Written by our Director of Equity Advisory, Jeremy McKeown, the HyperNormalTimes provides in-depth and considered long-term commentary on major macroeconomic and market-shaping themes.

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April 27, 2023

Meanwhile, on Planet Japan, in Another Universe …


Risk in the East

The banking crisis has re-visited the US again, with First Republic Bank’s share price now down 90% YTD. As the long and variable lags to Fed policy impact, it is impossible to know which body will float to the surface next. However, I am surprised that Japan is attracting so little attention.

Lost in Translation

From a Western lens, Japan is an enigma. Visiting is the closest most of us will experience leaving planet Earth. Nothing is familiar, including its monetary policy. Since 2016, when the Bank of Japan first introduced explicit yield curve control, Western markets have experienced two rate-tightening cycles. The most recent represents the fastest rate increase in a generation. However, under the supervision of Governor Kuroda, Japan has kept its policy rates at or below zero.

Not Long Ago

In the late 1980s, Japan’s stock market accounted for 60% of the world’s total. (Today, the figure is 6%). It led the world in cars, semiconductors, consumer electronics, and banking. The real estate value of the Imperial Palace in Tokyo was greater than that of California.

QE Origins

Over the last 30 years, Japan’s GDP has barely changed, its stock market remains c30% below its all-time high, and its currency has lost half its dollar value. And based on current ageing trends, Japan’s population will be extinct in 300 years. Unsurprisingly, Japan has a deflation problem. In the early 2000s, as an essential strand of Abenomics, The BoJ introduced the novel monetary policy of Quantitative Easing to try and create inflation.

Failed Reflation

In Japan, free money is baked into everyday life, reinforced by the exceptional tenure of its architect-in-chief, Kuroda. But despite its two-decade QE policy, Japan’s inflation rate has remained low. Having averaged zero for 20 years, the Bank of Tokyo’s policy rate is currently -0.1%. But recently, life on Earth has impacted planet Japan and its CPI rose above 4% for the first time since 1980.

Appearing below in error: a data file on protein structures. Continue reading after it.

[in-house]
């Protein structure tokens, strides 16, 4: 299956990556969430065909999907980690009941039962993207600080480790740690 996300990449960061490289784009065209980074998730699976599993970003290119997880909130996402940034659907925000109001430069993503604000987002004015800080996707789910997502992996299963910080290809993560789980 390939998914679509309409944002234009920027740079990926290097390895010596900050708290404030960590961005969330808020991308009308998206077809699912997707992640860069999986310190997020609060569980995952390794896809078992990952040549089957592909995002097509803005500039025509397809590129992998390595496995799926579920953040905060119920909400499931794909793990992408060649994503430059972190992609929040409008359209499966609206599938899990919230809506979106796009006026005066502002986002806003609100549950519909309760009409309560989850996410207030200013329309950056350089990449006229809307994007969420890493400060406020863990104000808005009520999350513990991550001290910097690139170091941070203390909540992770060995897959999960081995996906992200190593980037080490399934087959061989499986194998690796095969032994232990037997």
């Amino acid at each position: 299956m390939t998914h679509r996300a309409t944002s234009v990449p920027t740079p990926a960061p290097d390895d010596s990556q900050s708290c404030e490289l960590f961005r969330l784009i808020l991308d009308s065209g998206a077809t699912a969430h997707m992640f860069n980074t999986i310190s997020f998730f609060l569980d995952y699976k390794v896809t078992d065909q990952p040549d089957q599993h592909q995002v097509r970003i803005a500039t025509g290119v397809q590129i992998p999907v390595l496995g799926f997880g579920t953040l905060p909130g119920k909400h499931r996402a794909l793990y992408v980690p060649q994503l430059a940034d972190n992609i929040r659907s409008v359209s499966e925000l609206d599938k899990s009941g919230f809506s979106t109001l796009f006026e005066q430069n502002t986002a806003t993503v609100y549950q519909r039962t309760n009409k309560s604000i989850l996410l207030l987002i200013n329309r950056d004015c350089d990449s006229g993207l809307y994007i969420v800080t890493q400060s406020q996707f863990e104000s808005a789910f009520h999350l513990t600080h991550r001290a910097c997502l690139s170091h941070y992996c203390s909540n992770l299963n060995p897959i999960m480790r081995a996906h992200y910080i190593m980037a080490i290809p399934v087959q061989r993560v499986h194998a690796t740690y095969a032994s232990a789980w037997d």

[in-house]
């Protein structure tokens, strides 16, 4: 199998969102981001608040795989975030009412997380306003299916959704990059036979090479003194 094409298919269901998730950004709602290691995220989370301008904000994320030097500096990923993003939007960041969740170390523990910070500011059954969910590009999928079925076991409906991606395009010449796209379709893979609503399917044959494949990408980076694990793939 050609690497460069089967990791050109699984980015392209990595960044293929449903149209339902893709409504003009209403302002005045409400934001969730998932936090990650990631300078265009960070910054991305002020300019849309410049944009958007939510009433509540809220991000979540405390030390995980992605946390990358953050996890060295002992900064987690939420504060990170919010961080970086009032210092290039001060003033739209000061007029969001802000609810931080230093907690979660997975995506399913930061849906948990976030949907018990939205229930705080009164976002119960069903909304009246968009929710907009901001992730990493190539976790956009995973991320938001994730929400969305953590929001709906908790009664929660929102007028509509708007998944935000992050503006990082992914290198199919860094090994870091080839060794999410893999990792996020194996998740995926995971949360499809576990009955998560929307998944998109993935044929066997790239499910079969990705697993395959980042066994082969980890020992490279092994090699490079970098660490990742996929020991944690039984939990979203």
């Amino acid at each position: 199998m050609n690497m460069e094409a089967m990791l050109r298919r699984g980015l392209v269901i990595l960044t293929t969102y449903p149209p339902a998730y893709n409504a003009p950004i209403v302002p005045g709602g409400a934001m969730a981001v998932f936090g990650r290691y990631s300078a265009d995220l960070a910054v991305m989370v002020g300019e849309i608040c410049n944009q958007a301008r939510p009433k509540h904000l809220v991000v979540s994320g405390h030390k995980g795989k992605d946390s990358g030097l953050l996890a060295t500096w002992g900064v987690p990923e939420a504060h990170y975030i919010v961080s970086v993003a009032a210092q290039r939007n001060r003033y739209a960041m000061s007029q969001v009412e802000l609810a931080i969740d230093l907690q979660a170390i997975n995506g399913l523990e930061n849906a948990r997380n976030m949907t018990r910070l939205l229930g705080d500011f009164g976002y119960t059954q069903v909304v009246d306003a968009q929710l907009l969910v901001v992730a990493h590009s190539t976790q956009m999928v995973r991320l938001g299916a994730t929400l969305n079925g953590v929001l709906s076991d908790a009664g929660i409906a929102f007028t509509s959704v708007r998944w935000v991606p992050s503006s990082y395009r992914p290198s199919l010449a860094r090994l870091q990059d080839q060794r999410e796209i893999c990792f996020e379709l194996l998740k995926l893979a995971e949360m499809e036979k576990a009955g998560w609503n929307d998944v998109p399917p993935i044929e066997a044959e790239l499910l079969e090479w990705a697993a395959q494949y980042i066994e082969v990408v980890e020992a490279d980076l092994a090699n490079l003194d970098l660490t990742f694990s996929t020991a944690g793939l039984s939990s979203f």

Careful What You Wish For

Earlier this month, Kuroda handed over the reins of the BoJ to the unknown academic Kazuo Ueda. In the period Koruda has been in office, Japan’s national debt as a percentage of GDP has grown from c100% to c250%. (The US is 129%, the UK is 97%, and Italy is only 145%). According to Tokyo-based market commentator Weston Nakamura, more than 25% of Japan’s government spending goes on debt servicing, meaning Japan would be insolvent if its new central bank governor normalised interest rates. However, in Japan, there is a tendency for procedures to lead people, which is the other reason why Mr Ueda will retain QE and yield curve control policies for as long as possible. For all its problems, Japan remains the world’s third-largest economy and bond market. But its ability to remain the world’s duration anchor is increasingly hard to maintain. As Mohamed El-Erian posted recently, “the longer this policy regime is in place, the deeper the structural damage to the bond market there, and the greater the risk of financial instability down the road.”

Spot the Odd One Out

Below are the last ten years of policy rates for the US, Eurozone, UK and Japan.


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